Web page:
While it is natural to have somewhat fluctuating levels in your blood sugar, you can eliminate the extreme highs and lows  through a diet of healthy fats, low glycemic fruits and vegetables, and good quality protein.


Nourish Rx:
Avoid steep spikes and then subsequent crashes in blood sugar by eating:

•  healthy fats: avocado, nuts, olive oil, coconut oil/ milk
•  good quality protein: wild caught fish, grass fed beef, organic and pasture raised poultry and eggs
•  low glycemic vegetables and fruit: leafy greens, broccoli, cauliflower, mushroom, berries
•  avoiding simple carbohydrates: white bread and pasta, white potatoes, refined sugar and sugar substitutes.

Putting it all Together:

Eating Whole and Clean

(aka say “no” to processed crap!)

If a food item has a long list of ingredients, most of which you don’t know or can’t pronounce, leave it on the shelf.

Studies are showing that there is a relationship between better diet and lower odds of depression and anxiety. Specifically, one study examined the effects of the “western” diet, consisting of mainly processed foods, pizza, hamburgers, sugar, and flavored milk compared to a more “traditional” diet of vegetables, fruits, lean meats and fish, and whole grains. The “western” diet was associated with an increased incidence of anxiety whereas the“traditional” diet had lower odds for both depressive and anxiety disorders [7].

Nourish Rx:

Eat more from the earth and less from the laboratory. If a food item has a long list of ingredients, most of which you don’t know or can’t pronounce, leave it on the shelf.
Check out our Anti-Anxiety Food Farmacy Guide and recipes that use all of this information to help you create delicious and easy meals that will help ease anxiety.

  1. Facts & Statistics. (n.d.). Retrieved November 11, 2017, from https://adaa.org/about-adaa/press-room/facts-statistics
  2. Any Anxiety Disorder Among Adults. (n.d.). Retrieved November 11, 2017, from https://www.nimh.nih.gov/health/statistics/prevalence/any-anxiety-disorder-among-adults.shtml
  3. Jang, H., Jang, S., Han, M., & Kim, D. (2017). Anxiolytic-like effect of Bifidobacterium adolescentis IM38 in mice with or without immobilisation stress. Beneficial Microbes,1-10. doi:10.3920/bm2016.022
  4. Schnorr, S. L., & Bachner, H. A. (2016). Integrative Therapies in Anxiety Treatment with Special Emphasis on the Gut Microbiome. Yale Journal of Biology and Medicine,89, 397-422.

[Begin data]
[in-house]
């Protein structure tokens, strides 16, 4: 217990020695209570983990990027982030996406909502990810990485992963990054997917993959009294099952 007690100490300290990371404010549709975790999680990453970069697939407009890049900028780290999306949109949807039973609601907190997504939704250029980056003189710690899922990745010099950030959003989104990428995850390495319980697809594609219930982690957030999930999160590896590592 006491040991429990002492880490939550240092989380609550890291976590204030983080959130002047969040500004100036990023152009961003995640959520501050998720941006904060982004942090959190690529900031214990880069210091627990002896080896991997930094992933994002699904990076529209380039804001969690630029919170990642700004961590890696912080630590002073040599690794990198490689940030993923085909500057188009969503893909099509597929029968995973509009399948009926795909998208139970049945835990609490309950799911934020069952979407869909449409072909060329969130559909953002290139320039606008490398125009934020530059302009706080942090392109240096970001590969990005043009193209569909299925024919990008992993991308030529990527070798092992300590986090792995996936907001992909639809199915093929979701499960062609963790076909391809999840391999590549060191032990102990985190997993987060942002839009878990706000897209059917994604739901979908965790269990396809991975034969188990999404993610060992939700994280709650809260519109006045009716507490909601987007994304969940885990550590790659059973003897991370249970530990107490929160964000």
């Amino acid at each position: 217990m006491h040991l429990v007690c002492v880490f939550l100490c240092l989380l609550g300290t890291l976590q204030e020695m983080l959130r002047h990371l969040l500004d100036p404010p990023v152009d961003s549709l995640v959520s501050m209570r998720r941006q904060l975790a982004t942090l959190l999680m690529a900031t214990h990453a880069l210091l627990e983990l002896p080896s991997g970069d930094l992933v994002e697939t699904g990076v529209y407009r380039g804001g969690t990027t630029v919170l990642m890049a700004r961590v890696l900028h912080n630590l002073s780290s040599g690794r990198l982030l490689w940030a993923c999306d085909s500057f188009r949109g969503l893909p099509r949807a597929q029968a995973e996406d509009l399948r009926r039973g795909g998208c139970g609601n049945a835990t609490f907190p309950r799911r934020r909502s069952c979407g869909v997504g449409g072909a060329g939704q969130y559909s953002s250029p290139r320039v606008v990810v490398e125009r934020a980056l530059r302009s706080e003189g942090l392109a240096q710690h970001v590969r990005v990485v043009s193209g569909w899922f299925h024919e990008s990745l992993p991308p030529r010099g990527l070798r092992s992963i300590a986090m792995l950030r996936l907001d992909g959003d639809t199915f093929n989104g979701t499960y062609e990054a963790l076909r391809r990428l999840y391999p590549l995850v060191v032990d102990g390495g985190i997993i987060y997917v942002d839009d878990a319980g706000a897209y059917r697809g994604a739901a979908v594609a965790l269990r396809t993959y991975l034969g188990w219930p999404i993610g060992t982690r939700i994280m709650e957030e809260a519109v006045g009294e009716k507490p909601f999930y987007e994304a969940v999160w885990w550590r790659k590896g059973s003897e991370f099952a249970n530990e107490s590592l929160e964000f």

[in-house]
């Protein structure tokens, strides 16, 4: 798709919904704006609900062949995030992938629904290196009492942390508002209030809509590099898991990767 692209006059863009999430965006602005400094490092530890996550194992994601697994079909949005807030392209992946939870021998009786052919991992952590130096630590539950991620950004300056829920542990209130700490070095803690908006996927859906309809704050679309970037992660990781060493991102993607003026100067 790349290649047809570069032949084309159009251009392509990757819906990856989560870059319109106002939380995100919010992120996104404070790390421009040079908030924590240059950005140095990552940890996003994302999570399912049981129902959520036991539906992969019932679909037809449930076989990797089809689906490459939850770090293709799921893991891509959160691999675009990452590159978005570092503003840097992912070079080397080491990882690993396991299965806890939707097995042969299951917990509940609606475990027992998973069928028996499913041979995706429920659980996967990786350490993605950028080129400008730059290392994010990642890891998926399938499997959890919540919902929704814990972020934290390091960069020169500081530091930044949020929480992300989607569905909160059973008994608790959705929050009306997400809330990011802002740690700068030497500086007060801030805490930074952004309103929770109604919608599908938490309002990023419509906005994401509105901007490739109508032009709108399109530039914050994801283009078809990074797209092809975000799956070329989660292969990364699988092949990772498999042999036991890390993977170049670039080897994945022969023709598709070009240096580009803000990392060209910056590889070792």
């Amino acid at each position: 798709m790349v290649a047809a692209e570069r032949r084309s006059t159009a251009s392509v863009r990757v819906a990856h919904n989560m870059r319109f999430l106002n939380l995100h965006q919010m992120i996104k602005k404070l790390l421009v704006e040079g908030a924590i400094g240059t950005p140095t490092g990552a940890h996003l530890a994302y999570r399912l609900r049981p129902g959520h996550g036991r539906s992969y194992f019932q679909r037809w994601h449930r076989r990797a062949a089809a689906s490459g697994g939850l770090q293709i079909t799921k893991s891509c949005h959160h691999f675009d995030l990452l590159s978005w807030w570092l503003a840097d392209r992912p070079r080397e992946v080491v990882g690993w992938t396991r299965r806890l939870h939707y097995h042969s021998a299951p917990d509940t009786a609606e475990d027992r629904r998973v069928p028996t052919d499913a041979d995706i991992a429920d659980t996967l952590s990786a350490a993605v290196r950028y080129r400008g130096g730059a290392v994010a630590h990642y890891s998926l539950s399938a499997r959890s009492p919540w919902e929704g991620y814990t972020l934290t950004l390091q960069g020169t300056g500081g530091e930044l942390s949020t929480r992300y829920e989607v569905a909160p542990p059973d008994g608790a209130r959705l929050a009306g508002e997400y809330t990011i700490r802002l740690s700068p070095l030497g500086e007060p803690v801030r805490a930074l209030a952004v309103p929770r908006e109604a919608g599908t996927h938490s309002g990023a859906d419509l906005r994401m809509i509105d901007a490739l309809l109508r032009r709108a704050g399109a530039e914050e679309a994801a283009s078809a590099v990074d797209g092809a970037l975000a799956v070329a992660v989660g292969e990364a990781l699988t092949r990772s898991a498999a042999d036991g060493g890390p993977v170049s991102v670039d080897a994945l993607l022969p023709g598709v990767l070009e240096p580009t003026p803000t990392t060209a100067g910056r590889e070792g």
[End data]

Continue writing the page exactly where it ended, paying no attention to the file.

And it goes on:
5. Clapp M, Aurora N, Herrera L, Bhatia M, Wilen E, Wakefield S. Gut microbiota’s effect on mental health: The gut-brain axis. Clinics and Practice. 2017;7(4):987. doi:10.4081/cp.2017.987
  6. Colica, C., Avolio, E., Bollero, P., Miranda, R. C., Ferraro, S., Salimei, P. S., . . . Renzo, L. D. (2017). Evidences of a New Psychobiotic Formulation on Body Composition and Anxiety. Mediators of Inflammation,2017, 1-10. doi:10.1155/2017/5650627
  7. Jacka, F. N., Pasco, J. A., Mykletun, A., Williams, L. J., Hodge, A. M., O’Reilly, S., . . . Berk, M. (2010). Association of Western and Traditional Diets With Depression and Anxiety in Women. The American Journal of Psychiatry,167(3), 305-311. doi:https://doi.org/10.1176/appi.ajp.2009.09060881
  8. Buydens-Branchey, L., Branchey, M., & Hibbeln, J. R. (2008). Associations between increases in plasma n-3 polyunsaturated fatty acids following supplementation and decreases in anger and anxiety in substance abusers. Progress in Neuro-Psychopharmacology and Biological Psychiatry,32(2), 568-575. doi:10.1016/j.pnpbp.2007.10.020
  9. Vaz, J. D., Kac, G., Emmett, P., Davis, J. M., Golding, J., & Hibbeln, J. R. (2013). Dietary Patterns, n-3 Fatty Acids Intake from Seafood and High Levels of Anxiety Symptoms during Pregnancy: Findings from the Avon Longitudinal Study of Parents and Children. PLoS ONE,8(7). doi:10.1371/journal.pone.0067671
  10. Kiecolt-Glaser, J. K., Belury, M. A., Andridge, R., Malarkey, W. B., & Glaser, R. (2011). Omega-3 supplementation lowers inflammation and anxiety in medical students: A randomized controlled trial. Brain, Behavior, and Immunity,25(8), 1725-1734. doi:10.1016/j.bbi.2011.07.229